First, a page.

THE dramatic moment when a motorist escaped with his life from his blazing car was caught on camera on October 12, 2011.

The driver was one of two involved in a head-on collision on the A68 at Burtree, near Darlington.

Both men, who were from Bishop Auckland, were reportedly trapped in their cars, a Citroen C3 and a Renault Clio, after the accident at about 6pm.

It is believed that passing motorists risked their lives to pull the victims clear of their cars before they were engulfed in flames.

Drivers who witnessed the aftermath of the accident saw two men helping one from the scene.

The 60-year-old driver of the Citroen C3 was kept overnight in Darlington Memorial Hospital for observation.

The second driver did not require treatment.

David Glendenning, watch manager at Darlington Fire and Rescue, said had the men not been helped they would surely have died.

"My understanding is there had been a car heading into Darlington on the A68 which lost control, came across the carriageway, and collided with a car coming in the opposite direction, " he said.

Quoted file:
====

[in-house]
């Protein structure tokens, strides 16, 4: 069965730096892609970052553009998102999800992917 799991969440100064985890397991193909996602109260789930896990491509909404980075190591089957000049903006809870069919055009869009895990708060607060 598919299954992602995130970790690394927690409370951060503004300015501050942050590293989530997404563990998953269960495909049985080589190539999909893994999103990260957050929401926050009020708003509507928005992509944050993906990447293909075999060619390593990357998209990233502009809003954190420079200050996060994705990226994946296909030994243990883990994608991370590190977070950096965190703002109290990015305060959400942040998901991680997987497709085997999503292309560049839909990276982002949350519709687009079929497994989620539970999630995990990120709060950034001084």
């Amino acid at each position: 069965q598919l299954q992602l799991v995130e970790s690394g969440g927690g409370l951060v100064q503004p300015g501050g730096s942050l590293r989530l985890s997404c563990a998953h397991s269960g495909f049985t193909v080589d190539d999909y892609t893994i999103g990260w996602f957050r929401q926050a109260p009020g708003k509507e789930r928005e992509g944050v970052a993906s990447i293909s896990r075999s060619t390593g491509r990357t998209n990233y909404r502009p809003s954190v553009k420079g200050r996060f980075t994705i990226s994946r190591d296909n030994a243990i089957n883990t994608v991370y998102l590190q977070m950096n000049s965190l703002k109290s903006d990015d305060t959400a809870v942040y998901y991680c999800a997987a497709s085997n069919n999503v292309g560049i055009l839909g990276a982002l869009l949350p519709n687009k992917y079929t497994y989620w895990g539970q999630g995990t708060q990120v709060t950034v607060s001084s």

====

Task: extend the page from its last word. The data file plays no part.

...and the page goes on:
"On collision, the cars had ignited and both were totally destroyed by fire.

"By the time we got there, the cars were so far gone because of the fire that if someone had still been inside they would have had no chance."

Shock figures revealed that 2,000 public-sector jobs were being lost in the region every month sparked calls for the Government to halt the cull, in October 2011.

Ministers were warned that the scale of the losses was dwarfing predictions, while the private sector is failing to create jobs because the economy was in "such a fragile condition".

The Chartered Institute of Personnel and Development (CIPD) said the result was rising unemployment and benefit bills, blowing a hole in the Government's strategy to cut the gaping budget deficit.

6,000 public-sector jobs were lost in the North-East between April and June – and 10,000 were lost in Yorkshire.

16,000 public-sector jobs were lost in the North-East – one in every 18 employees – between July last year and June 2011.

The clock was turned back to remember the crucial role Britain's railways played during the Second World War. The North Yorkshire Moors Railway returned to the dark days of the 1940s for its annual wartime weekend.

Finally, as part of its centenary celebrations, the Transporter Bridge in Middlesbrough was illuminated upwards in 91 seconds – representing the 91 weeks it took to build.

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